YOUR LOCAL FIRE DEPARTMENT:

What’s it to you?

 

 

They’re called Volunteer Fire and Rescue Departments ( VFDs), emphasizing two crucial characteristics. Volunteerism and emergency response.

You may think this article merely states the obvious. But if a community overlooks the obvious, Commentary it may become the victim of a false sense of security, and, according to those who deal with fire department matters daily, that’s what’s happening around Blount County now. As a group, Blount County’s 22 volunteer fire departments plus one rescue squad are in trouble. They need citizen support – especially volunteers – they need it now, and if they are to function effectively, they’ve got to have it.

Citizen participation, meanwhile, is at an all time low. Literally life and death

So what? A large majority of a department’s calls these days are medical- and accident-related – not fires. VFDs are often the first responders to reach the scene. What happens within the first few minutes after they arrive – the life-saving measures they apply at an accident site – sometimes are the difference between life and death. It’s your children, family, and friends whose lives may be directly affected by the quality and timeliness of your local department’s response. You want it to be fast, unfailing, and professional. That may be in jeopardy now, experts say, in departments around the county.

Fire departments manned by volunteers are only as good as the strength of the community’s commitment – your commitment – to them. What does that entail? Volunteer yourself. Training is available. Departments around the county are facing a crisis of inadequate numbers of volunteer personnel. They’re in danger of becoming unable to meet their obligations to respond to community emergencies. Are you listening, recent or upcoming high school graduates?

“I don’t know if it’s literally true that all departments are hurting for volunteers,” said Max Armstrong, director of the Blount County Emergency Management Agency. Armstrong has attended and recorded Blount County Fire and EMS Association meetings off and on for more than 10 years. “Some are hurting more than others, but all of them are facing the problem. It’s worse than at any time I can remember since I’ve been here,” he said. Department at one-third strength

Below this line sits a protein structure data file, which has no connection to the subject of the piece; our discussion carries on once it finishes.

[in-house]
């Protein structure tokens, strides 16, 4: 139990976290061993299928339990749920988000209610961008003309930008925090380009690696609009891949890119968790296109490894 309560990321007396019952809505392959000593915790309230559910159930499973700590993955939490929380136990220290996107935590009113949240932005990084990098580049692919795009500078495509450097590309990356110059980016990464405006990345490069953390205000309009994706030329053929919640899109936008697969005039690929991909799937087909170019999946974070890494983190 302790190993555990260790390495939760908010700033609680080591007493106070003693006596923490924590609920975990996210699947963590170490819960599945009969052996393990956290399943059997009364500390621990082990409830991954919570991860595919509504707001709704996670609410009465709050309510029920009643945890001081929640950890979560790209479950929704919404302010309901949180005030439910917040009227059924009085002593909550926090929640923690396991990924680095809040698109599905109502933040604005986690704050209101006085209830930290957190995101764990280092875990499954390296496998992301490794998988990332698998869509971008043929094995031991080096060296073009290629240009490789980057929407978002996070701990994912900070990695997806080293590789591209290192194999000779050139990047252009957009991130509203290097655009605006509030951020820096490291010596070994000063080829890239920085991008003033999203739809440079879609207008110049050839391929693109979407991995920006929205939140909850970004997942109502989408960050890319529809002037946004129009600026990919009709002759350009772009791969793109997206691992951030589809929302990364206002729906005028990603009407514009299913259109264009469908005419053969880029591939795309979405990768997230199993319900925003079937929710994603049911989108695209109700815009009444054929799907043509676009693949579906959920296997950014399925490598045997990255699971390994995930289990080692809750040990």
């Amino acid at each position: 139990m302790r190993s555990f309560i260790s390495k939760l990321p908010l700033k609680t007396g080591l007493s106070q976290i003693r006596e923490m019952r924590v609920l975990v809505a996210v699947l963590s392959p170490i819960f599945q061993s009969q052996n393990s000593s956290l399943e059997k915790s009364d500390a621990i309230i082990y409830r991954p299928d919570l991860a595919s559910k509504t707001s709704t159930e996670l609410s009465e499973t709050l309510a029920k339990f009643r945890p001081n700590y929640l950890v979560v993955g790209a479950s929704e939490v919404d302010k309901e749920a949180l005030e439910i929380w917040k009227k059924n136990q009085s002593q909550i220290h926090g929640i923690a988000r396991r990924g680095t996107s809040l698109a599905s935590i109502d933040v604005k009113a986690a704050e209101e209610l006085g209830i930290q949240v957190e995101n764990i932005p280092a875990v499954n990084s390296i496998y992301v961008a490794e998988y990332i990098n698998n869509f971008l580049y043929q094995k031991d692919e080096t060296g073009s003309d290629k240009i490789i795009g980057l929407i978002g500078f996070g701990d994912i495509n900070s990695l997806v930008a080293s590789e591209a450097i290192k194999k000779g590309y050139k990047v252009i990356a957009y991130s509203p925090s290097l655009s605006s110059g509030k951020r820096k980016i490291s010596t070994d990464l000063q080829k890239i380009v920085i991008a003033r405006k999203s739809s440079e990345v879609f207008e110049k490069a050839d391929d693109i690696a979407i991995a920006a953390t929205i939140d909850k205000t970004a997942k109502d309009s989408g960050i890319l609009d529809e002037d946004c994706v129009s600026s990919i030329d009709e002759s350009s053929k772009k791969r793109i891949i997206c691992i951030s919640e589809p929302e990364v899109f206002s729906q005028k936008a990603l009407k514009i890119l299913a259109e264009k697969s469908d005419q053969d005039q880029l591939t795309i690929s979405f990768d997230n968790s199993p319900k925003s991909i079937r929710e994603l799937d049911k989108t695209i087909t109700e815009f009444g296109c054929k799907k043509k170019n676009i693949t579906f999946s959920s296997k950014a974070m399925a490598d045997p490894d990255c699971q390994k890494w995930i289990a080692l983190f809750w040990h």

For example, West Blount Fire and Rescue, one of several departments at serious risk, is struggling to operate a department with 12 volunteers when a minimum 30 are needed. Forty would be better. They’re not alone, but with the largest service area in the county at more than 57 square miles, the largest population at almost 8500, the second-largest call volume (after Oneonta), averaging over 80 a month, and 10 certified firemen, most having other, paid jobs away from the community during the day – it’s a harrowing situation. Not all calls are answered by the department with primary coverage responsibility. And the department has major challenges other than just personnel. Problem solving is critical; community involvement and support are needed.

Firefighters emphasize there’s a role for everyone, even those who may not be physically able to enter a burning building or operate an extrication tool. Records must be kept, funds raised, and a host of other support activities carried out.

Beyond that, citizens need to KNOW the condition of their first responders, so they can help remedy the deficiencies that sometimes occur. Besides the problem of not enough manpower, maybe there’s a problem with equipment – fire engines – being out of service. Inadequate funding and unpredictable revenues are often a problem. Maybe an ISO inspection is coming up and department records, the backbone of any ISO review, are missing or inadequate. That ISO inspection and subsequent rating directly influence your homeowner insurance premiums, so you have a very direct stake in your VFD’s performance on that score. Needed: fresh air and daylight

If citizens are aware of problems, they can see that they’re addressed. It’s your money, after all. Is it being handled properly? Fire departments for the most part WANT their communities to engage with them, to pay their dues, to learn about the department’s challenges, and to be a part of solutions.

But they’re not going to be forthcoming about their challenges to an apathetic citizenry. You must get involved: attend their monthly board meetings regularly. Learn when your local department meets. Go to meetings regularly. Ask questions. Speak your mind. Insist on accountability. Disagree with anything not in the community’s best interests. Insist on fresh air and daylight in all the department’s decisions and operations, so nothing gets swept under the rug. Pay your fire dues, no matter what. While you’re doing those things, don’t forget that most firefighters are among the most dedicated people in the community, or they wouldn’t be there in the first place.

Don’t be surprised if only a few other people are present at meetings and they’re all firefighters. At one recent VFD meeting, only six members were present. Even fewer had attended in the past. That’s the problem. Not enough ordinary citizens show up and take part. It’s as if they don’t care, and firefighters get that message. What if YOUR child is injured, waiting?

But care you must, unless you’re willing to gamble on regretting it later. Ask yourself: What if it were MY child seriously injured in an accident and waiting on the fire department to arrive with lifesaving help?

Wake up. Act now. Take part. It’s later than you think.

REPEAT: ACT NOW! It’s later than you think – particularly in the departments most affected. Assume it’s yours.

Ron Gholson news editor